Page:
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submitted: June 13, 1985.


No. 02781 Philadelphia 1984, Appeal from the Order of the Court of Common Pleas, Civil Division, of Montgomery County at No. 84-10941.


Arthur L. Gutkin, Philadelphia, for appellant.

Bruce Goldenberg, Philadelphia, for appellee.

Montemuro, Popovich and Watkins, JJ.

Author: Popovich

[ 345 Pa. Super. Page 471]

This is an appeal from an order of the trial court which denied the petition to confirm custody which was filed by appellant-father, Robert C. Rohrer, against his former spouse, appellee-mother, Loretta L. Rohrer. We affirm.

The basic facts are undisputed and were set forth adequately by the trial court as follows:

The parties were married in St. Petersburg, Florida, on August 31, 1979. Two children were born during the marriage; Mya, on January 9, 1981, and Joshua, on March 15, 1983. The parties lived in St. Petersburg from the date of the marriage until May 7, 1984, when appellant left without notice and took the children with him to reside with his parents in Ardsley, Pennsylvania.

On May 29, 1984, appellee filed for divorce in Florida. Service was made on appellant shortly thereafter. However, appellant did not enter an appearance in the action. Pursuant to an order of the court in Florida, the marriage was dissolved and appellee was awarded custody on July 31, 1984.

On July 17, 1984, appellant filed the instant action to confirm custody. Appellee traveled from Florida to attend a hearing before a custody conciliator on September 12th. At that time, appellee also requested a hearing on the issue of jurisdiction. The trial court held a hearing that same day "since the issue of jurisdiction appeared to have merit"*fn1 under the Uniform Child Custody Jurisdiction Act. See the Act of October 5, 1980, P.L. 693, No. 142, § 201(a), 42 Pa.C.S.A. § 5341, et seq. The trial court concluded that jurisdiction was vested in the courts in Florida and ordered

[ 345 Pa. Super. Page 472]

    the father to return the children to the mother's custody in Florida. This appeal followed.

Appellant raises the following two issues: (1) whether the trial court erred in not requesting the appellee to file responsive pleadings and thereafter allow the appellant time for discovery as requested so that the court may determine properly all of the facts and circumstances surrounding the welfare of the children; and (2) whether the trial court erred in ruling that jurisdiction was proper in the state of Florida rather than in the Commonwealth of Pennsylvania and also in directing that the mother should be awarded custody of the children per the Florida court order. We must reject appellant's contentions.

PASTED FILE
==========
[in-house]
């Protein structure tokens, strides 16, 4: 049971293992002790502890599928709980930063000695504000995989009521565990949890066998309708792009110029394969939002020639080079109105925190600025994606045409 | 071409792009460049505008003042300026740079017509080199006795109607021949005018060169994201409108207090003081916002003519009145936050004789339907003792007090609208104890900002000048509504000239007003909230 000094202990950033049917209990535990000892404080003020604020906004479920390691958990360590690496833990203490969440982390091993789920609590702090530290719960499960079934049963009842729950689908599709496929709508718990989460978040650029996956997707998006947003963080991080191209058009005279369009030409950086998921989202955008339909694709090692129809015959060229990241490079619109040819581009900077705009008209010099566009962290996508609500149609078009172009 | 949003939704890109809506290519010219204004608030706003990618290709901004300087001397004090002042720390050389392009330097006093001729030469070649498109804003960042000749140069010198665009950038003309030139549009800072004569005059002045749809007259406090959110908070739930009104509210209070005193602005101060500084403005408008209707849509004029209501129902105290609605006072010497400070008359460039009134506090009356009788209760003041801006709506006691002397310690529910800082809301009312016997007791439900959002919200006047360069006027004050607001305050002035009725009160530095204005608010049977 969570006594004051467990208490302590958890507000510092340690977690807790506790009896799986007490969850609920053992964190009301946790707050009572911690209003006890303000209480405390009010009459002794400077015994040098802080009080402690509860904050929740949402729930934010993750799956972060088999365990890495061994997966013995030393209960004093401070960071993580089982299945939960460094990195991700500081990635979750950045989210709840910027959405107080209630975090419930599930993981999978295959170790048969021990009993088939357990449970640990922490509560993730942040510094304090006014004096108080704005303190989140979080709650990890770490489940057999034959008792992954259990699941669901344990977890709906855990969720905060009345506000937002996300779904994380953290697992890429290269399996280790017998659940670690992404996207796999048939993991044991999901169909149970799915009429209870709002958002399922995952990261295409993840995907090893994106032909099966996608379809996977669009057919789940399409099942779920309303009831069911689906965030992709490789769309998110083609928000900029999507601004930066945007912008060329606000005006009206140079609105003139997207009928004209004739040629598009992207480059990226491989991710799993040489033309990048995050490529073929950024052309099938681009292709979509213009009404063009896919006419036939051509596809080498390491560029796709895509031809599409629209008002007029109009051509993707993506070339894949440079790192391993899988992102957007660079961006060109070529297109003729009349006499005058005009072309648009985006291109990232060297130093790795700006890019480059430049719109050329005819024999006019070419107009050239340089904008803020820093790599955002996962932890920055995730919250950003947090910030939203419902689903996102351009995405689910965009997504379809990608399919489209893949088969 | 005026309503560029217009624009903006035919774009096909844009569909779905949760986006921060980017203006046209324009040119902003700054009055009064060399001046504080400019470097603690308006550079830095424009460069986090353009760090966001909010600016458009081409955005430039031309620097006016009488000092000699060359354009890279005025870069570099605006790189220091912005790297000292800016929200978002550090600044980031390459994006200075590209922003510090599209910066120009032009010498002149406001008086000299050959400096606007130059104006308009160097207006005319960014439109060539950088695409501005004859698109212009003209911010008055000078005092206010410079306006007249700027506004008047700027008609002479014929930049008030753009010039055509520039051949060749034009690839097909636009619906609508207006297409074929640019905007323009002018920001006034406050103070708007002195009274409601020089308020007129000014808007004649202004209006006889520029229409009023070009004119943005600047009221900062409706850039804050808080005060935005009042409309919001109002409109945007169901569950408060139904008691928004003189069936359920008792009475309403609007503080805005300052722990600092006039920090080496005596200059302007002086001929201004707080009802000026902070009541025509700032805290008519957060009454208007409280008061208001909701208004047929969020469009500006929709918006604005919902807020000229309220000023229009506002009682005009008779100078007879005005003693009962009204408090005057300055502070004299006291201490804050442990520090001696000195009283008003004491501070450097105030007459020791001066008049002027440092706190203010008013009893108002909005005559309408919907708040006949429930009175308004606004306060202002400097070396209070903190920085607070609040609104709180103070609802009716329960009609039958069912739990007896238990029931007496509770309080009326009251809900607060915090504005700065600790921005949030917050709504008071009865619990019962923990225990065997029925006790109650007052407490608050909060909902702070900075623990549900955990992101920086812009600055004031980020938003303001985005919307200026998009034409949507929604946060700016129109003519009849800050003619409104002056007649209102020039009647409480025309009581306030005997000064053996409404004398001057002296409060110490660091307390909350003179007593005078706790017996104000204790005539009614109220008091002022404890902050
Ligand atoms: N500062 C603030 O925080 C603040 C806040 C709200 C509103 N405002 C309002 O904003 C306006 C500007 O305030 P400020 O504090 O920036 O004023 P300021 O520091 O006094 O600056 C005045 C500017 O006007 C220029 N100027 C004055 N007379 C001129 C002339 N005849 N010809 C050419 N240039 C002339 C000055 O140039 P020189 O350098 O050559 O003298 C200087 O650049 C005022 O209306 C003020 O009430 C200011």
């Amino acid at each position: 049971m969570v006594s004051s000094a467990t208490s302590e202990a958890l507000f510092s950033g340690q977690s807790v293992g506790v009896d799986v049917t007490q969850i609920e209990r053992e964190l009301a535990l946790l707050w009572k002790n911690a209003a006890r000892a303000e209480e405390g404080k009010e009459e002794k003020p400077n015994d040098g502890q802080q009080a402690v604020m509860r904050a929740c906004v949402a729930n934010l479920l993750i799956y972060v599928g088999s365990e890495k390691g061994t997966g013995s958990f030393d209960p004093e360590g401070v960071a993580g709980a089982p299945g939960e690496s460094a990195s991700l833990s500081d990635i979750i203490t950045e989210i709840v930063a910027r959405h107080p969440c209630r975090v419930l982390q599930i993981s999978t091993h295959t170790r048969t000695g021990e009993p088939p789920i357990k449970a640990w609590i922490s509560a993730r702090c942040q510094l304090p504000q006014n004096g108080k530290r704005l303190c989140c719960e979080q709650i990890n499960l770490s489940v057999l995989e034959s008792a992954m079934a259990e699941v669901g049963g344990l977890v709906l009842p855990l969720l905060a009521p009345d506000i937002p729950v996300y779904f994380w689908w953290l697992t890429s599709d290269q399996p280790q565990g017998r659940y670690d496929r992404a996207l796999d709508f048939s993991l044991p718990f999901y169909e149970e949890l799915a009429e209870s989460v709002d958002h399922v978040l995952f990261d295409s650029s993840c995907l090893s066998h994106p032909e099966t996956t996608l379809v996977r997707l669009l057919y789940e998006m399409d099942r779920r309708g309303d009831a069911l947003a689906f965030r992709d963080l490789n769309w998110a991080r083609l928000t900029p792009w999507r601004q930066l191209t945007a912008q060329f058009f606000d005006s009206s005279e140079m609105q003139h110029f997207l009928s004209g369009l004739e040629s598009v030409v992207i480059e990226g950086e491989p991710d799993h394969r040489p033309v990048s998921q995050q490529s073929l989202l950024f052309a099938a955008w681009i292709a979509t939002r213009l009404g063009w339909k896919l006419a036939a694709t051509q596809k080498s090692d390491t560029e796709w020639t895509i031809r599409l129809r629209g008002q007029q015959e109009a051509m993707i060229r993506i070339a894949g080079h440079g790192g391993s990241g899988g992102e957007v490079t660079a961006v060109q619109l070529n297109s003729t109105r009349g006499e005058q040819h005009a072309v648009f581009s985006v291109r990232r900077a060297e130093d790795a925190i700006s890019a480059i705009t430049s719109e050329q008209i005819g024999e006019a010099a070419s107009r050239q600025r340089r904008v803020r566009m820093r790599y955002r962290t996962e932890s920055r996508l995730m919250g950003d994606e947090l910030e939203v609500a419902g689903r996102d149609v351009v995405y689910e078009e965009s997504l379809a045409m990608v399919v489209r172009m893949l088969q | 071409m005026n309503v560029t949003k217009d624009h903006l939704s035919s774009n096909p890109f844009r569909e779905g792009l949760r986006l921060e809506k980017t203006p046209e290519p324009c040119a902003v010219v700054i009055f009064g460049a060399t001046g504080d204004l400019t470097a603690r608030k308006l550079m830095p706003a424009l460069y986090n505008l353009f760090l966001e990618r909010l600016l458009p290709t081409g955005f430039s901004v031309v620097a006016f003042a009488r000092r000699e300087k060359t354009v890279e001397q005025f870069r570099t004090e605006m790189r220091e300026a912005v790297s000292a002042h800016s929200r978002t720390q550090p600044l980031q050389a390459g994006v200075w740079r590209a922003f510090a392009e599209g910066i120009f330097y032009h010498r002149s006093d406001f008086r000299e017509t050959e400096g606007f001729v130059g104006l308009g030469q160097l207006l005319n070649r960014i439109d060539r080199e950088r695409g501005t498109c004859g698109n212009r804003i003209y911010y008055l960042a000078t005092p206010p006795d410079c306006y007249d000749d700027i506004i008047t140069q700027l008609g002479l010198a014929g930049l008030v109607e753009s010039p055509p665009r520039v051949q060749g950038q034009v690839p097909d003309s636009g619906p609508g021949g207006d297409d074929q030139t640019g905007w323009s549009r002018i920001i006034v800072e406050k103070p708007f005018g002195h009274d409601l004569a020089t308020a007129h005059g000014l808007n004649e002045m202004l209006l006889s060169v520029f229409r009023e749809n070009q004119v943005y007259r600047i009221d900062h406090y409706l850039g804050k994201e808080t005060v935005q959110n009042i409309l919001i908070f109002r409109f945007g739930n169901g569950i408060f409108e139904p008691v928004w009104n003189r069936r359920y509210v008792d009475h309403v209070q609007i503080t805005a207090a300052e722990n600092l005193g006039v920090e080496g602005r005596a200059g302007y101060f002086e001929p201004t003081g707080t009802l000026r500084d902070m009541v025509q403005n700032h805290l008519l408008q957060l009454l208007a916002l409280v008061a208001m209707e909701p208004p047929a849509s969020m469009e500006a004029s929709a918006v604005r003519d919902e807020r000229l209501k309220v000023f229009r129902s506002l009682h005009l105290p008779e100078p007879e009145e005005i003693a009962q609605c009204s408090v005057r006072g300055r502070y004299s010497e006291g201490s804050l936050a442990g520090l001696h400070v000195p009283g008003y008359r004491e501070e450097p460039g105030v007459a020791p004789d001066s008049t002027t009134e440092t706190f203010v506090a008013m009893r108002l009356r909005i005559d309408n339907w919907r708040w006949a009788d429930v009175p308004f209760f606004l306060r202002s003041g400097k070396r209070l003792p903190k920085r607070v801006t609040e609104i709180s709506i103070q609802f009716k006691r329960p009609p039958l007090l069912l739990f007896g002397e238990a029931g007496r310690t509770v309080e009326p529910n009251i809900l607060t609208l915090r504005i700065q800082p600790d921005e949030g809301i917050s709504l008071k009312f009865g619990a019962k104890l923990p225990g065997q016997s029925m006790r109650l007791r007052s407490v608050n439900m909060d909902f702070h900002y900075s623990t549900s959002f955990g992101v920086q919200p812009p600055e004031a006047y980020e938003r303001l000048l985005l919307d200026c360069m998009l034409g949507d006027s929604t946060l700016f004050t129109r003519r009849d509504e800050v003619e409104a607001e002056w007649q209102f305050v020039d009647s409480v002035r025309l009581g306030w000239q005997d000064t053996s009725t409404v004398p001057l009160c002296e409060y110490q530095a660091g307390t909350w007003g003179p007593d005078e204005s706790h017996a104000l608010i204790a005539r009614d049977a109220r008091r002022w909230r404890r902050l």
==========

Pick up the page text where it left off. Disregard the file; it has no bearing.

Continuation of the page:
With respect to appellant's contention that the court should have granted him time for discovery, Pa.R.C.P. 4001 provides for the following:


Rule 4001. Scope. Definitions

(a)(1) The rules of this chapter apply to any civil action or proceeding at law or in equity brought in or appealed to any court which is subject to these rules including any action pursuant to the Eminent Code of 1964 or the Municipal Claims Act of 1923.

(2) These rules shall not apply to an action for divorce or for annulment of marriage, an action for support, or an action for custody of minor children except to the extent prescribed by the rules governing those actions . . . . (Emphasis added). Accord Pa.R.C.P. 1915.5(c) (In custody cases, "[t]here shall be no discovery unless authorized by special order of court".)

Additionally, the explanatory comments to Rule 4001 state:

The amendment excludes any automatic right to discovery in support proceedings. The vast majority of support proceedings involve wage earners of relatively modest means. The present intake and conference procedures and questionnaires to employers supply the basic

[ 345 Pa. Super. Page 473]

    discovery needed as to earnings. The parties are generally familiar with the extent of each other's finances. Further discovery will not be needed in routine cases. To avoid the possibility of a defendant spouse using discovery as a tool for harassment, abuse and delay, the amendment requires leave of court in all support proceedings. This should be freely given where it is essential to a just disposition of the matter.

Proceedings for custody of minor children are subject to the same provision for leave of court. (Emphasis added)

Thus, it is clear that appellant is not entitled as of right to discovery in this action.

Appellant contends, however, that the trial court erred because "without responsive pleadings being filed by Appellee in the Court below, there is no way upon which issues can be framed by the appellant nor for this Court to make a proper determination." Brief for Appellant at 9. We must disagree.

Under Section 5366 of the Uniform Child Custody Jurisdiction Act, "reasonable notice and opportunity to be heard shall be given to the contestants . . . ." Additionally, when a "question of existence or exercise of jurisdiction" is raised, that case "shall be given calendar priority and handled expeditiously." 42 Pa.C.S.A. § 5366.

Although a different rule states that "[a] party must raise any question of jurisdiction of the person or venue by preliminary objection filed within twenty days,"*fn2 we find that the trial court's waiver of this particular rule was not an abuse of discretion since the question of jurisdiction was a matter of importance which had priority. See Cynthia H. v. Milton M., 328 Pa. Super. 332, 337, 476 A.2d 1357, 1359 (1984) ("a lower court will not be reversed either for waiving or refusing to waive noncompliance with ...

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